We didn’t have a blanket in the car – so – being the gent that I am buttoned the shirt. Now it was a BIG shirt, I took hold of both sides lifted it away from her and buttoned it, all very proper. The ambulance turned up, took her away and we hauled the idiot boyfriend off to the watch house. A quick trip to the radio room to write it all up and a call comes through from the hospital for me.
Nurse, “I’d like to report a rape.
Me, “Who’s the victim?”
N, “The woman who was brought in from ///// street.”
M, “Who raped her?”
N, “A tall man in a blue shirt, dark-haired, mustache and big shoulders.”
M, “Where did he rape her?”
N, “In the middle of the road in //// street, fifteen minutes ago.”
M, “That was me, she’s describing me.”
N, “Well aren’t you coming over to take the report?”
M, “Err, no I was there with her, she wasn’t raped.”
N, “But she said she was raped, you must have raped her….clunk.” I hung up. Sometimes you have to shake your head and ask why?
The female of the species can often outdo the male, don’t be fooled they can turn on you like a pit bull. I’ve confronted a woman who robbed a Credit Union with a big revolver, luckily she dropped it in her shopping bag when we closed in. She needed money quick and took the .38 calibre withdrawal option. Domestic arguments were the biggest worry though, violent, volatile situations that could turn nasty very quickly.
Domestic violence is not confined to those on benefits or living in public housing. But it seemed that way, the majority of call outs came from those areas, and they were usually the worst. Alcohol remains the catalyst for fights and most couples aren’t in the mood to listen when you get there. The idea was to try to settle them down, make sure any kids are okay, and if all else fails remove the violent one (mainly the husband).
A beautiful summers afternoon and a call to a disturbance at a local public housing estate. The houses all looked the same and I remember how nice the front yard looked, there was landscaping in progress. We took the jobs in turn, it wasn’t mine so I stood back and let my mate talk to the woman. The same old story, husband is drunk and has beaten her up, she had a black eye and a cut lip. He was nowhere to be seen, she was agitated and wanted him gone: out, put him in jail, get rid of him, useless bastard. The same old rants.
I’d positioned myself on the path leading to the front steps, these went up onto a small veranda. That way I could keep an eye on her and the front door, she began screaming at my mate and I looked that way. Then back again, as a large angry man wearing nothing but a pair of underpants and wielding a chefs knife, launched himself off the rail. He hit me in the chest and we went to the ground. (Now he was the fourth person to attack me with a big knife, one was a prisoner in jail but that’s another story).
I’d had enough, a brief struggle ensued and I disarmed him, he wanted to punch on. Big, drunk and angry are hard to handle on your own. (matey was trying to keep the wife away from the discarded knife) We were issued with a nifty little rubber truncheon. It was kept in a hidden pocket in the right trouser leg. I whipped it out and like Samson of old, smote him hip and thigh. And believe me they hurt on the hip-bone. Of course he screamed and hollered. The wife broke free, grabbed hold of a loose fence paling and whacked me unconscious with it. It seemed that the sight of me hitting him brought out her wifely, loving instincts. This isn’t the forum to discuss the psychological intricacies of domestic violence and its causes. We were in effect nothing more than referees for people’s lives.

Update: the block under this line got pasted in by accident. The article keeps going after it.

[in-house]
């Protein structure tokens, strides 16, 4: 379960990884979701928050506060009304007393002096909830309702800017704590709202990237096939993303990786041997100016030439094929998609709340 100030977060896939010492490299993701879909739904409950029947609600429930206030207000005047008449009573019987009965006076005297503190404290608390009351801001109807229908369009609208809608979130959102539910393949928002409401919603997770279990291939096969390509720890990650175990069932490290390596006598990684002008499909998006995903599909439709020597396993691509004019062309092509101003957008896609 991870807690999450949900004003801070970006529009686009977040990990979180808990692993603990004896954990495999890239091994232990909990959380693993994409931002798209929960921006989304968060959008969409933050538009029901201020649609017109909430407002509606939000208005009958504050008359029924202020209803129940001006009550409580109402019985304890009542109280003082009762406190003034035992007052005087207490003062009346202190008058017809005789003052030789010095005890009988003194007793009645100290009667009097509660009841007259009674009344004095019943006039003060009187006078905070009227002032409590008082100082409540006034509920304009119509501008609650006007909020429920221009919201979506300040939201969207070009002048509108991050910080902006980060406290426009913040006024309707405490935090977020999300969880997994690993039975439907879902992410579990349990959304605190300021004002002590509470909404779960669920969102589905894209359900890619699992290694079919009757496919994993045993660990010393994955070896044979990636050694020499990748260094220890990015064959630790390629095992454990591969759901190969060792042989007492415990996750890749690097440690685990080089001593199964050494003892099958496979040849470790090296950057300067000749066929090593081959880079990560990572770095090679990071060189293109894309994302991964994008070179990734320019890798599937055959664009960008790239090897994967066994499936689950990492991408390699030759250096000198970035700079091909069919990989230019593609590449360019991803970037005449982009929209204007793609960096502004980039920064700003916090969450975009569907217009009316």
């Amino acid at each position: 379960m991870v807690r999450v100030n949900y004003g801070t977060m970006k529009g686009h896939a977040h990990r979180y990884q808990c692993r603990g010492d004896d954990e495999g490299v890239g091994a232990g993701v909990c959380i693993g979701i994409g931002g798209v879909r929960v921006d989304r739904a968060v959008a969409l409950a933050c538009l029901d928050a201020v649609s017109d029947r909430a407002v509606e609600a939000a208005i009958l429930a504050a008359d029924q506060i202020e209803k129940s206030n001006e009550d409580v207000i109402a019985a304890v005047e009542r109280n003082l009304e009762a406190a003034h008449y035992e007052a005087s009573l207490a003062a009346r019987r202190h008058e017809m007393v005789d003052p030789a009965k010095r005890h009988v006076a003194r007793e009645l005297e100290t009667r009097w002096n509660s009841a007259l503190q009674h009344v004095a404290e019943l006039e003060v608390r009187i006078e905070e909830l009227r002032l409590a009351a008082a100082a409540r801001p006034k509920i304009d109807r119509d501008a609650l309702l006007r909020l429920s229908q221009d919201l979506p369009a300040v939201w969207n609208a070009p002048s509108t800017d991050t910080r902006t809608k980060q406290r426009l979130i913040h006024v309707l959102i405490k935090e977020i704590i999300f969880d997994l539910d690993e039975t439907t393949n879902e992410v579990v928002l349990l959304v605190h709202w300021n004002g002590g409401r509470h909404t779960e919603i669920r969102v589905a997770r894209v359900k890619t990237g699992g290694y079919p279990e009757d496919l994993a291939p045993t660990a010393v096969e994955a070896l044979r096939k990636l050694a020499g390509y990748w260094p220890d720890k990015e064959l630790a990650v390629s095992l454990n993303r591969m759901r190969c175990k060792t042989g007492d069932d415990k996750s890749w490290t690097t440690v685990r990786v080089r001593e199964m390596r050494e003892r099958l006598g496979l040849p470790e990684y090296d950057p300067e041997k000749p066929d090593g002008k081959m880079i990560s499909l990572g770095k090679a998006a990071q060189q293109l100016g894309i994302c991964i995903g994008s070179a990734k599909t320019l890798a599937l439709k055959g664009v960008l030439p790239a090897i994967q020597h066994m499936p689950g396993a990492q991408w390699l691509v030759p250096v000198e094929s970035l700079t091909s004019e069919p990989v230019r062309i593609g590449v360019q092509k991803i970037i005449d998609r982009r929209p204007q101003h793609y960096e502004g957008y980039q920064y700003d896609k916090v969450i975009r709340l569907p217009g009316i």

Ending on a lighter note. A Sunday day shift had us covering another patrol’s area besides our own. We received a job for a neighbourhood dispute between kids and headed on down, this was nine a.m. A traffic accident came in and we went to that instead. The day turned out to be something of a record, thirty-two jobs for one car.
We missed our lunch, smoko and we were twenty minutes from knocking off. “Go to job number two at ///// before you come home.” Sigh. We were given house number seven, I went into the yard to be confronted by two dogs. A harlequin Great Dane and a Fox terrier. Neither of them liked me and the chase was on. Luckily the fences weren’t too high, I vaulted through three front yards before the Dane gave up.
A loud, “Oi, you copper.” Caught my attention, I came to a halt and sat back on the fence. The Foxy had ripped my pant leg and I was tired, pissed off and hungry. This woman was a sight to behold, for those who watched the Carry On movies you would remember British actress, Hattie Jacques. A statuesque, imposing, large woman. This – lady was twice her size. She wore a dirty Mu Mu dress, was bare foot had a child on her hip and waved a rolled up newspaper at me, the following tirade went something like this,
“You effing coppers have kept me waiting all effing day, those effing kids next door have been throwing effing eggs on my roof,” she came to a shuddering halt in front of me, leaned forward and waved her paper, enveloping me in the smell of stale sweat. “I’ll have you know I pay your effing wages.”
Taking a hanky out I wipe the inside of my hat brim, and put it back on. Pull out my notebook and pen, open it up and say, “Lady, you don’t effing well pay me enough.”